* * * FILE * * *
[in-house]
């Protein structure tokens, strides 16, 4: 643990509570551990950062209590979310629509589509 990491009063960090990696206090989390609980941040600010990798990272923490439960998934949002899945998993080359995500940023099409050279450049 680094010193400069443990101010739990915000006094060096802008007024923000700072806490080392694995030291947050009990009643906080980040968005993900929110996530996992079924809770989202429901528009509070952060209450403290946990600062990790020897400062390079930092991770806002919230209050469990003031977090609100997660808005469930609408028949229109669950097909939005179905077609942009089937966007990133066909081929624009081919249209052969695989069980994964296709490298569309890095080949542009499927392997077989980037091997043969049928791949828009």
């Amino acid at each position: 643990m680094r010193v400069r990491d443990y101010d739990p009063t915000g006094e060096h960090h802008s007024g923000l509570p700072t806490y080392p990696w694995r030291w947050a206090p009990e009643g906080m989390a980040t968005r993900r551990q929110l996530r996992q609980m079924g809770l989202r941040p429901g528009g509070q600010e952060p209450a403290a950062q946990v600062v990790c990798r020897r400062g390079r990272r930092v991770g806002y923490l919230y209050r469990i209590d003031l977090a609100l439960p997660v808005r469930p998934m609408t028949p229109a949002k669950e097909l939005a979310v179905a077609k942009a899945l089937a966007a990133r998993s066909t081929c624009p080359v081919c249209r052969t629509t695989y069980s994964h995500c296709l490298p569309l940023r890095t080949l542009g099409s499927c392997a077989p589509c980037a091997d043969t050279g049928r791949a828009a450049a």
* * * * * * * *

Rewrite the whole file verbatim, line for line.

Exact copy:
[in-house]
């Protein structure tokens, strides 16, 4: 643990509570551990950062209590979310629509589509 990491009063960090990696206090989390609980941040600010990798990272923490439960998934949002899945998993080359995500940023099409050279450049 680094010193400069443990101010739990915000006094060096802008007024923000700072806490080392694995030291947050009990009643906080980040968005993900929110996530996992079924809770989202429901528009509070952060209450403290946990600062990790020897400062390079930092991770806002919230209050469990003031977090609100997660808005469930609408028949229109669950097909939005179905077609942009089937966007990133066909081929624009081919249209052969695989069980994964296709490298569309890095080949542009499927392997077989980037091997043969049928791949828009």
């Amino acid at each position: 643990m680094r010193v400069r990491d443990y101010d739990p009063t915000g006094e060096h960090h802008s007024g923000l509570p700072t806490y080392p990696w694995r030291w947050a206090p009990e009643g906080m989390a980040t968005r993900r551990q929110l996530r996992q609980m079924g809770l989202r941040p429901g528009g509070q600010e952060p209450a403290a950062q946990v600062v990790c990798r020897r400062g390079r990272r930092v991770g806002y923490l919230y209050r469990i209590d003031l977090a609100l439960p997660v808005r469930p998934m609408t028949p229109a949002k669950e097909l939005a979310v179905a077609k942009a899945l089937a966007a990133r998993s066909t081929c624009p080359v081919c249209r052969t629509t695989y069980s994964h995500c296709l490298p569309l940023r890095t080949l542009g099409s499927c392997a077989p589509c980037a091997d043969t050279g049928r791949a828009a450049a």